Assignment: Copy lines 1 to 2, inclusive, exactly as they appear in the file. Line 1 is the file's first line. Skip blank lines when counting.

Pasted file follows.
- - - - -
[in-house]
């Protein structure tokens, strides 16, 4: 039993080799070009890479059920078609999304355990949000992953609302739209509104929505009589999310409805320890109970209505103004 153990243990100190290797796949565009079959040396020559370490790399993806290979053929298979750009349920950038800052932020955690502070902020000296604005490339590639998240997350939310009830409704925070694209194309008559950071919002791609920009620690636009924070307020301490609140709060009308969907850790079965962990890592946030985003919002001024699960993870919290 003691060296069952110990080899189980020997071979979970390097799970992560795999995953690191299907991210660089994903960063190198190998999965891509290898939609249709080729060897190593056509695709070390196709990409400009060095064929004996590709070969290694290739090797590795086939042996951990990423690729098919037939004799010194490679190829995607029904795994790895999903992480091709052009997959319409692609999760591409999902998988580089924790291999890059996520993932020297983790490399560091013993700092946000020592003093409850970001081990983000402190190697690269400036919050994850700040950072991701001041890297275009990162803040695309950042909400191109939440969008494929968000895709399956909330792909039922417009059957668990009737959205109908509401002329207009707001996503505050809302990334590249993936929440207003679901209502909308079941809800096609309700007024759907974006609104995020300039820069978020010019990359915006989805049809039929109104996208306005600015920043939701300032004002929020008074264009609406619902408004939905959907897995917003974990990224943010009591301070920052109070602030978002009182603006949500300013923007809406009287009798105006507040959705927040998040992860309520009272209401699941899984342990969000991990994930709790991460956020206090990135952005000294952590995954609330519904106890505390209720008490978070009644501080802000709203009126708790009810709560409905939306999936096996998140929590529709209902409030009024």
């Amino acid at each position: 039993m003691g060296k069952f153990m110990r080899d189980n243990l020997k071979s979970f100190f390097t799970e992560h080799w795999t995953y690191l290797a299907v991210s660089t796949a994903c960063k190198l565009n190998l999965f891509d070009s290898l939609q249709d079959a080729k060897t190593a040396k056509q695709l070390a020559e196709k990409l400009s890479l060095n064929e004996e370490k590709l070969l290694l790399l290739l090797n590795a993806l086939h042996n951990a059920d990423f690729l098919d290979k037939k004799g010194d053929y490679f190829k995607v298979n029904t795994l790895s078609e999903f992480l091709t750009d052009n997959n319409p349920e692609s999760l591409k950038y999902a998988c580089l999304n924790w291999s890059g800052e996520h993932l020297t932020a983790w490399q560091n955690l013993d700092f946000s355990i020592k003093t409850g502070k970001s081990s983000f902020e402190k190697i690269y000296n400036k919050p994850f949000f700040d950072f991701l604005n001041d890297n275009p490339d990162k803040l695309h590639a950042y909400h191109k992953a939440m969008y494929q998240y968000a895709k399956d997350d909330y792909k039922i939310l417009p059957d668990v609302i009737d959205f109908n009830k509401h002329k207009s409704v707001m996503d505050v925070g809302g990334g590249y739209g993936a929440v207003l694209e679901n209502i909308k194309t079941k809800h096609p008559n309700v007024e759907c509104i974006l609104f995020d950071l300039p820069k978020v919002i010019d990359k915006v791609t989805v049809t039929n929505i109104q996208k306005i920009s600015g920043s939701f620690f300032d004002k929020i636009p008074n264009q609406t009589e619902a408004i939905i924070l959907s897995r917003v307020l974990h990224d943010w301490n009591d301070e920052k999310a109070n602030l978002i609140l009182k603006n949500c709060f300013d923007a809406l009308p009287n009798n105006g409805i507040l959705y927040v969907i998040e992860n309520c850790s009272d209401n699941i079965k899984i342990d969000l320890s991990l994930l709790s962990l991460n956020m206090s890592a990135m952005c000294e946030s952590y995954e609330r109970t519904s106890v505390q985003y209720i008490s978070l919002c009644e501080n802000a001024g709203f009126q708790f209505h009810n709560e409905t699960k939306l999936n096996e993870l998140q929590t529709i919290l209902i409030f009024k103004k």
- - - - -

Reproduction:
[in-house]
């Protein structure tokens, strides 16, 4: 039993080799070009890479059920078609999304355990949000992953609302739209509104929505009589999310409805320890109970209505103004 153990243990100190290797796949565009079959040396020559370490790399993806290979053929298979750009349920950038800052932020955690502070902020000296604005490339590639998240997350939310009830409704925070694209194309008559950071919002791609920009620690636009924070307020301490609140709060009308969907850790079965962990890592946030985003919002001024699960993870919290 003691060296069952110990080899189980020997071979979970390097799970992560795999995953690191299907991210660089994903960063190198190998999965891509290898939609249709080729060897190593056509695709070390196709990409400009060095064929004996590709070969290694290739090797590795086939042996951990990423690729098919037939004799010194490679190829995607029904795994790895999903992480091709052009997959319409692609999760591409999902998988580089924790291999890059996520993932020297983790490399560091013993700092946000020592003093409850970001081990983000402190190697690269400036919050994850700040950072991701001041890297275009990162803040695309950042909400191109939440969008494929968000895709399956909330792909039922417009059957668990009737959205109908509401002329207009707001996503505050809302990334590249993936929440207003679901209502909308079941809800096609309700007024759907974006609104995020300039820069978020010019990359915006989805049809039929109104996208306005600015920043939701300032004002929020008074264009609406619902408004939905959907897995917003974990990224943010009591301070920052109070602030978002009182603006949500300013923007809406009287009798105006507040959705927040998040992860309520009272209401699941899984342990969000991990994930709790991460956020206090990135952005000294952590995954609330519904106890505390209720008490978070009644501080802000709203009126708790009810709560409905939306999936096996998140929590529709209902409030009024």